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  Come Pick Me Up  




Release Date:


Reviewed by:
  PostLibyan, Tracers, and Malimus  
  To paraphrase Jarvis Cocker's opening line to This Is Hardcore, this is the sound of a band jumping the shark. This is the album where Superchunk lost me.  
  I'll go ahead and state that I like to pretend this record doesn't exist. Except maybe a punch line to a joke.  
  I have created a fantasy world in which this album does not exist. I prefer my fantasy world to reality.  

In short, it is EvilSponge's least favorite Superchunk record.

You see, over the course of three records, the band morphed from a punkish pop act to a straight-up pop act, culminating in this record. As if to show their pop cred, this record is produced by Jim O'Rourke. Instead of recording them as a guitar act, he apparently tried to re-create Sgt. Pepper's Lonely Hearts Club Band. This album has horns and strings and keyboards scattered about, almost as an afterthought.

The real problem, for me at least, is that McCaughan sings completely differently on this record than he does on anything else Superchunk have ever done. In fact, until Indoor Living, he never really sang! The vocals on the first five Superchunk records vary between shouting and crooning. On this record his voice is mixed as if he was a great singer, such as the afore-mentioned Jarvis Cocker.

McCaughan is NOT a great singer. His voice is reedy and very high-pitched, almost a natural falsetto. For what the band had been doing up until this point, it worked. Here though, he is not shouting or crooning, he is singing his lyrics in a very calm, measured manner. You can understand the lyrics for once, which is very nice, but the voice just isn't strong enough to carry the songs.

Add to that the fact that the guitars are muted, often layered under strings, horns, or keyboards, and this album comes across as a mess. I mean, what is the point of an album by a band based aroudn twin guitar interplay, when you cannot hear the guitars?

I actually forced myself to listen to it again for the purposes of this exercise. To be honest, i am kind of surprised i kept it during The Great CD Purge of 1997, when i moved into my condo. But i still had it, and gave it a spin.

There are some okay songs on here, but they are destroyed by the production. For example, i kind of enjoy the light pop of Honey Bee, before the whole song is overpowered by horns that seem out of place. 1000 Pounds is a pretty good mid-tempoed tune, but there are strings that do not belong in it.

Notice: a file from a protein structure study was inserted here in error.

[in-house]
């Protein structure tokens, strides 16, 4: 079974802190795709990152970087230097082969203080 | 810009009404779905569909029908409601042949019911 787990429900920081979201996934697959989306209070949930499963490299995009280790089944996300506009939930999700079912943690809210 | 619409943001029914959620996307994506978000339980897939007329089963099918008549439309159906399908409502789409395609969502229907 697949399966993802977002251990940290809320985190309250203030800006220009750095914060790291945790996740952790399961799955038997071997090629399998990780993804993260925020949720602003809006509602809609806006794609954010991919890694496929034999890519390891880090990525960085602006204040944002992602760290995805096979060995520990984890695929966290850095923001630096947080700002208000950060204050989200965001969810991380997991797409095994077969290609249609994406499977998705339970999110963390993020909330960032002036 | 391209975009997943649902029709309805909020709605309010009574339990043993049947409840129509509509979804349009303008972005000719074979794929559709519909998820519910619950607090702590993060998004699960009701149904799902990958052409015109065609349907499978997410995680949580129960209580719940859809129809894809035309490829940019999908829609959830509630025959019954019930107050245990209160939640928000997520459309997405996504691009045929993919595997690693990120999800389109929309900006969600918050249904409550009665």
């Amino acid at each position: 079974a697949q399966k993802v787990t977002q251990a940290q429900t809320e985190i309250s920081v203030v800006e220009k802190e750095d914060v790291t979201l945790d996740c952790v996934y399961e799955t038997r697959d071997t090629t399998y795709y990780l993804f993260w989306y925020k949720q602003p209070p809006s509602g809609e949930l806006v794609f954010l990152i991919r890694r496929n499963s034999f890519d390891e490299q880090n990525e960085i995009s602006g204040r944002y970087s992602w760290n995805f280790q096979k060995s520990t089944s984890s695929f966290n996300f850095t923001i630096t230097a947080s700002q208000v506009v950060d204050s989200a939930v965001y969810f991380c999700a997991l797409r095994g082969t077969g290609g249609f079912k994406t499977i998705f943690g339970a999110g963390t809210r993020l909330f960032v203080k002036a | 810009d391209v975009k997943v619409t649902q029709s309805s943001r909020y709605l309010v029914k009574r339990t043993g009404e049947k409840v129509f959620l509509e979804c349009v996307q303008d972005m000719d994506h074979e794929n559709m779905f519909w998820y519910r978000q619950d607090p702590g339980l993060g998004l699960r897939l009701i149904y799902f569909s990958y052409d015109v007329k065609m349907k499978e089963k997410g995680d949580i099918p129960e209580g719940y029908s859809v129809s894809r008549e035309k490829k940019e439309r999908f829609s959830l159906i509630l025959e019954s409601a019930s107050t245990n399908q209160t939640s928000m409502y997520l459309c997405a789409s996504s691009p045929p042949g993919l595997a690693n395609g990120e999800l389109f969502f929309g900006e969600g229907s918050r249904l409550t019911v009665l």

How many songs are actually on Come Pick Me Up?  
  It has an unlukcy thirteen tracks.  
  The only one I recall is the near-wretched Hello Hawk, with its airy vocals and loungey style.  

As i was re-listening to this for the first time in 10 years or so, it occurred to me that this record is some sort of unholy fusion of Superchunk and The Flaming Lips. The strange sounds that pop up in the songs would not seem out of place on a Flaming Lips record, and the languid pace of many of the songs would work as well. Then again, Wayne Coyne has a better voice for singing than McCaughan.

When this came out, i personally gave up on Superchunk. I filed this CD away and pretended it did not exist. And in my disappointment, i stepped away from Superchunk, occasionally spinning Foolish or Here's Where the Strings Come In, and then only rarely. I have listened to a lot more Superchunk this past few months than i have in decades, and all of the albums leading up to this one have something to recommend them. This one does not. Not a damned thing.

  I think you're onto something here, PostLibyan. I hadn't ever realized it before, but I had a similar response. I hated this album so much that it colored everything Superchunk had created previously. Sure, I did listen occasionally to Here's Where the Strings Come In and, if I was in a mood, I might pull out Foolish. But after Come Pick Me Up, I never really listened to Superchunk much. It was like the treacly vortex that is this record completely obliterated my enjoyment of the band. As a side note, in the mid/late 90s, I also used to listen to McCaughan's side project, Portastatic. I don't listen to them anymore either.  

So here is something else that freaks me out. This album gets good reviews on Amazon. On AllMusic it is rated higher than Here's Where the Strings Come In! What the hell? I do not understand people.

So, my advice to you is to avoid this record. At all costs. Go and listen to any of the records that came before it, but stay away. It's for your own good.

Related Links:

Also on EvilSponge:
   Introduction to Superchunk
   Album: Superchunk
   Album: No Pocky For Kitty
   Compilation: Tossing Seeds (Singles 89-91)
   Album: On the Mouth
   Compilation: Incidental Music 1991-95
   Album: Here's Where the Strings Come In
   EP: Laughter Guns
   Album: Indoor Living
   Album: Come Pick Me Up
   Album: Here's To Shutting Up
   Concert: Thu.8.Sep.11


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